Philadelphia Amtrak Train Was Going 106 MPH in a 50 Zone Before Crash

Amtrak officials walk along the rail lines near a derailed Amtrak train in Philadelphia on May 13. Mike Segar/Reuters

Updated | Emergency personnel continued on Wednesday afternoon to search for passengers and personnel unaccounted for in the wreckage of an Amtrak train that derailed the previous night near Philadelphia.

Seven people died as a result of the crash, Philadelphia Mayor Michael Nutter confirmed.

Speaking at a press conference, officials from the National Transit Safety Board said the train was traveling more than twice the speed limit when it hit the curve and derailed. The train was traveling at 106 miles per hour when the conductor pulled the emergency brake, bringing the speed down to 102. Immediately thereafter, the train derailed.

Officials said a more complete investigation will need to be done before they can confirm speed was the primary factor in the crash. The NTSB added that prior to the curve, the speed limit is 80 miles per hour. Only at the curve is the speed limit 50.

One key figure is refusing to cooperate in the NTSB investigation: the engineer who was controlling the train at the time of the crash. They declined to give a statement to authorities, according to the Associated Press. They have retained the services of an attorney. Authorities did not name the engineer.

Earlier today, Nutter urged people to stay focused on making sure officials can continue to search every car and the area around the train to locate individuals who might have been on the train.

"There will be another day for policy and/or politics. I'm asking that today not be that day," Nutter told reporters at an afternoon press conference.

Officials have recovered the equivalent of the train's "black box" recorder. The device was sent to Amtrak's operation center in Delaware for analysis as investigators search for the cause behind the deadly crash, in which dozens were injured.

"We have not experienced anything like this in modern times," Nutter told reporters earlier on Wednesday. "We will get to the bottom of it and figure out what happened, why it happened, but that will take some time."

The train, which was traveling from Washington, D.C., to New York City, was approaching a turn when its cars derailed at around 9:30 p.m. About 238 passengers and five crew members were on board, according to Amtrak.

"It's a devastating scene. There are many first responders out there," NTSB board member Robert Sumwalt told reporters. The search and recovery process takes precedence over the NTSB's investigation, he added.

Nutter said he didn't have an accurate number of people who remained unaccounted for at the scene. He declined to comment on the identities of the deceased victims.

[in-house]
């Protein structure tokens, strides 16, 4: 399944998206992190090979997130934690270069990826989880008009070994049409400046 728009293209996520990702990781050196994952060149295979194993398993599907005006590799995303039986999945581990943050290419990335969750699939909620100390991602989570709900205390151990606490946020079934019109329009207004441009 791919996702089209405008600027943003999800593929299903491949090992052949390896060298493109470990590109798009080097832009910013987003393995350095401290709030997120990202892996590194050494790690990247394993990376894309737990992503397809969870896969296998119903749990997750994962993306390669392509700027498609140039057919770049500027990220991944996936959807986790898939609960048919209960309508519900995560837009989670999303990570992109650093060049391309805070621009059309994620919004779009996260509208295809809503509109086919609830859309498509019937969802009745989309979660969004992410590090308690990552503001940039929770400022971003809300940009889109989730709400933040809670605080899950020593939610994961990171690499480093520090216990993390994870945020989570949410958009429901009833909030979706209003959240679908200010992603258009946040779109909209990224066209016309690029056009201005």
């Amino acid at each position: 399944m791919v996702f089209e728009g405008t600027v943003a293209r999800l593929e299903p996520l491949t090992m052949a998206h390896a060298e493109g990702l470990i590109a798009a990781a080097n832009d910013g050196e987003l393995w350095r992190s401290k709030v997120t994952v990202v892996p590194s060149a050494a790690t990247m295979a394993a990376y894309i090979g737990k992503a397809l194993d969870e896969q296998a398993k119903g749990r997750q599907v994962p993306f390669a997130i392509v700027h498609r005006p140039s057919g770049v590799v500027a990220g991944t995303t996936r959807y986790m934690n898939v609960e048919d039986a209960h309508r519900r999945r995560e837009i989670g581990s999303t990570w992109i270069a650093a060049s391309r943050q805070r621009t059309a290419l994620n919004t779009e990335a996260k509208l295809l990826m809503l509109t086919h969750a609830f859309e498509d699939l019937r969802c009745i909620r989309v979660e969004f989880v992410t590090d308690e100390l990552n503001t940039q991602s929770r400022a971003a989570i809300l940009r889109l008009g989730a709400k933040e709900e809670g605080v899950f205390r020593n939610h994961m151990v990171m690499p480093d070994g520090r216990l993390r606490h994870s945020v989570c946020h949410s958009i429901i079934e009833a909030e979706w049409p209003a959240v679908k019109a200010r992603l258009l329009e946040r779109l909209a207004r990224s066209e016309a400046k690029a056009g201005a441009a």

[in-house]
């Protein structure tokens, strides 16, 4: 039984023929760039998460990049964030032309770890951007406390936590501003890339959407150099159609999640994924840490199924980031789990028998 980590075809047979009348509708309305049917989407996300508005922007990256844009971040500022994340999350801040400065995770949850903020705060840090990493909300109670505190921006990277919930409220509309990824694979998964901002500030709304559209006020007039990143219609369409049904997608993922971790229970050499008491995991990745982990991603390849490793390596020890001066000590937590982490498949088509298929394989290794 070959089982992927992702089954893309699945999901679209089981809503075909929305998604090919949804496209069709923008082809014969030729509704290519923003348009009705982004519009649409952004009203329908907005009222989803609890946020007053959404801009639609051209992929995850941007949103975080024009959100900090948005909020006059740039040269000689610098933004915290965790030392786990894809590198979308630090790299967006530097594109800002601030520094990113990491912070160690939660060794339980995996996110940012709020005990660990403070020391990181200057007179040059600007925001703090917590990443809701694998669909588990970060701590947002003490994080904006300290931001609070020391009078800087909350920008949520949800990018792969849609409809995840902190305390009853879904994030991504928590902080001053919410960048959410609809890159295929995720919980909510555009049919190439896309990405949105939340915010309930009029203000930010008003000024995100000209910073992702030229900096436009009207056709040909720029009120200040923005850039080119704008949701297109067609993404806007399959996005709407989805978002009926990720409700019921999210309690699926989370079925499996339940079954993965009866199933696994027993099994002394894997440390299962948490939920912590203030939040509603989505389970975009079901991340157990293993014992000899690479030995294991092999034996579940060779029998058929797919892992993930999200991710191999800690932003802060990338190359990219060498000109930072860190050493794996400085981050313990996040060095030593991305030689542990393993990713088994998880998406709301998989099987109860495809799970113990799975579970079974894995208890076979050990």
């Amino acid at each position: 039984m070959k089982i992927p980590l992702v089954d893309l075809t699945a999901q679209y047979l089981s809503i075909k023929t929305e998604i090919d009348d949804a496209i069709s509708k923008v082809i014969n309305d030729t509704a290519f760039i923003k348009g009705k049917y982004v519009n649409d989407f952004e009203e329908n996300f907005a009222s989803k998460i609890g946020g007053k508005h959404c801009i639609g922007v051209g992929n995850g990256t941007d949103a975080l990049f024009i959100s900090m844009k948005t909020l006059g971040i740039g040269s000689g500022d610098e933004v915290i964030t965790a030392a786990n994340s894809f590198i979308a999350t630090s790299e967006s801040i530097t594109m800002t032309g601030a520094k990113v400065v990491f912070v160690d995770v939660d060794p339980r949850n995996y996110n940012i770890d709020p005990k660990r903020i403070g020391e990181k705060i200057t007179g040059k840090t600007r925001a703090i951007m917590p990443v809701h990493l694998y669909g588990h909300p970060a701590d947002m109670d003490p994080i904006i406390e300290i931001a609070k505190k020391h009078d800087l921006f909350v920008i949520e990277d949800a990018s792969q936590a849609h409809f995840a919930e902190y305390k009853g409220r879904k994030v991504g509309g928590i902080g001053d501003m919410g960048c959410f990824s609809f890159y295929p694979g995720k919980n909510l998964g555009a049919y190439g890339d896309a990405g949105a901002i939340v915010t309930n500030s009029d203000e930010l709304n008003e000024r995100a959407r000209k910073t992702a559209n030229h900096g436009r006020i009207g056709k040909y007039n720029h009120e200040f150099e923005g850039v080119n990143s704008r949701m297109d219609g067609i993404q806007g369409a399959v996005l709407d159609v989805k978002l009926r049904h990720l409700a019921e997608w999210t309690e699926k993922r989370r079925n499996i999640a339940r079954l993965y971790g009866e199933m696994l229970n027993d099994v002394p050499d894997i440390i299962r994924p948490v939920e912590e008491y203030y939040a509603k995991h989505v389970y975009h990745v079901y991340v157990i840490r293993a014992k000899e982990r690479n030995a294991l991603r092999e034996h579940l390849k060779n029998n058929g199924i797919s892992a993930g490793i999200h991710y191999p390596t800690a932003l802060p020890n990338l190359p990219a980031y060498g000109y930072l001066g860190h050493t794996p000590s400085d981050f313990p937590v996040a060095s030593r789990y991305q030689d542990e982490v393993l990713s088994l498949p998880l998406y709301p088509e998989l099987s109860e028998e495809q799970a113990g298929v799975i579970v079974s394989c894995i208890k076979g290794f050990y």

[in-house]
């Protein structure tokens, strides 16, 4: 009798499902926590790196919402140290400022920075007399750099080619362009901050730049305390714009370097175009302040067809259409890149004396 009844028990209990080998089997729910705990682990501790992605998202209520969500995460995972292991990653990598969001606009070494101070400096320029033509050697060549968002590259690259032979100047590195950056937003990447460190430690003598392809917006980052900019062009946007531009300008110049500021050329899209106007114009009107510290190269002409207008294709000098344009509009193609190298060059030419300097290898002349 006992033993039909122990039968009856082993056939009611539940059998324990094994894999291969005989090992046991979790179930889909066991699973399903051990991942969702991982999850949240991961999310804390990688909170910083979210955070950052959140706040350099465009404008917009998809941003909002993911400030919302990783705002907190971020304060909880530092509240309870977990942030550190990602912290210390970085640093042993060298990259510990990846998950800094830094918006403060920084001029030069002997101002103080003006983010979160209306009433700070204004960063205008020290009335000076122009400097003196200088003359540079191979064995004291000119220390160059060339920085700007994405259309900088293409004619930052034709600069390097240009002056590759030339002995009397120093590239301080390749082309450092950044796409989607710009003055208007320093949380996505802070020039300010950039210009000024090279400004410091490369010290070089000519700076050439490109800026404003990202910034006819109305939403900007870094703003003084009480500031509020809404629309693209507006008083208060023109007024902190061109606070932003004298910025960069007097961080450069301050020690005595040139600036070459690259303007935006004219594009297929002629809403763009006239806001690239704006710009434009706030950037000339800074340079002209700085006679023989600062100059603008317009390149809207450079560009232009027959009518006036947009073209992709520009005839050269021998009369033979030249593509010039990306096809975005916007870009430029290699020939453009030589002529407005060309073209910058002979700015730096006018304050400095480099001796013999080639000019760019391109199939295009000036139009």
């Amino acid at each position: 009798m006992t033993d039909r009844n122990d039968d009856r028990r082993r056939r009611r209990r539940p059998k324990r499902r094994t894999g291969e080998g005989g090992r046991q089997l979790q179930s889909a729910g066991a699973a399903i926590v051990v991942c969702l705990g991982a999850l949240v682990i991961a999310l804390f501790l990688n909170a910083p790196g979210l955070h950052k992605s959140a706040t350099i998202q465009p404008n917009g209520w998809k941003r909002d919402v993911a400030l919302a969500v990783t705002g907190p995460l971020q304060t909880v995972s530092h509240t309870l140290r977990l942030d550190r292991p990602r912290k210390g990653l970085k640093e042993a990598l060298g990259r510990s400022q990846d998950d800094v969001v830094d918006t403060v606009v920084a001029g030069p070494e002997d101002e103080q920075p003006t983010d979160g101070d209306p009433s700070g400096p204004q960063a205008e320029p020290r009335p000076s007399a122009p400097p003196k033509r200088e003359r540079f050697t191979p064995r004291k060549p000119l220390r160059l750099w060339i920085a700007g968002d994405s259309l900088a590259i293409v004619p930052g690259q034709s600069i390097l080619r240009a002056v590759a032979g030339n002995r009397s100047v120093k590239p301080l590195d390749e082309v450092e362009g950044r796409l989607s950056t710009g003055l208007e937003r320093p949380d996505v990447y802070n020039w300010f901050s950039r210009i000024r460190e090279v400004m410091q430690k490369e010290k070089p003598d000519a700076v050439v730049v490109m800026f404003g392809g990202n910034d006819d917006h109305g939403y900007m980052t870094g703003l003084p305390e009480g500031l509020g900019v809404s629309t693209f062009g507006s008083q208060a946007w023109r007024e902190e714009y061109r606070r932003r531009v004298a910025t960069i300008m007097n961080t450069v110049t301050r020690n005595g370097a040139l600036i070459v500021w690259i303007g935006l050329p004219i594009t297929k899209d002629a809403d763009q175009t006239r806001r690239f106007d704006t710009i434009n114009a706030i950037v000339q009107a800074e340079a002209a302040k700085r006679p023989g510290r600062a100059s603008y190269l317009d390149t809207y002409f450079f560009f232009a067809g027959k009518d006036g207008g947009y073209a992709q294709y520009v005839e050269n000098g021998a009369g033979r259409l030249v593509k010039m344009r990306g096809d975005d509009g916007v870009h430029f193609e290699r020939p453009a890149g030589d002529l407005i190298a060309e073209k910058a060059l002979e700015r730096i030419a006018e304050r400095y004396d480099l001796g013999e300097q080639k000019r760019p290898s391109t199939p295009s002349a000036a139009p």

More than 200 people were treated at hospitals overnight, according to Samantha Phillips, director of emergency management for the city of Philadelphia.

"We are deeply saddened by the loss of life from Amtrak Northeast Regional Train 188 that derailed north of Philadelphia Tuesday evening," Amtrak said Wednesday in a statement. Amtrak has not released any information on the possible cause of the crash.

Amtrak service between New York and Philadelphia on Wednesday was canceled, with modifications between Washington and Philadelphia, Harrisburg and Philadelphia, and New York and Boston.

President Barack Obama, who called Nutter on Wednesday to extend his condolences, issued a statement Wednesday morning, saying the first family was "shocked and deeply saddened" to hear about the derailment. He commended the emergency personnel working to save lives.

The crash is the second Amtrak incident just this week. On Sunday, a train headed to New Orleans hit a flatbed truck at a railway crossing in Amite, Louisiana, killing the truck driver and injuring two train passengers, according to The Times-Picayune.

In March, an Amtrak train on its way to New York City collided with a tractor trailer in Halifax County, North Carolina. The engine, second car and part of the third car derailed as a result of the crash. Dozens of injuries were reported.

Metro-North, the country's second-largest commuter rail system, saw six deaths and 126 injuries from accidents between May 2013 and March 2014.

Funding for Amtrak and investment in its infrastructure have been the source of heated political debate in recent decades. Republicans want to end all federal funding for Amtrak and high-speed rail, citing the high costs of service for taxpayers. But Democrats say the country should invest in rail, similar to what foreign countries like Germany are doing.

Crashes always raise concerns about whether there are enough rail safety measures in place. Legislators hurried to pass a measure in 2008 after a commuter train crash in Los Angeles in which 25 people died, according to The Washington Post. The 2008 law required new technology to prevent crashes and limited the number of hours engineers can work. The measure expired two years ago in 2013, but congressional inaction and disagreement have caused delays in its reestablishment.

Amtrak provides national rail service to more than 500 destinations daily. It has 21,000 route miles in 46 states, the District of Columbia and three Canadian provinces, according to the company's website.

"The victims could have been any one of our parents, children or someone from one of our communities," Vice President Joe Biden said in a statement, adding that Amtrak's employees had become "like a second family" to him through his travels.

Additional reporting by Polly Mosendz.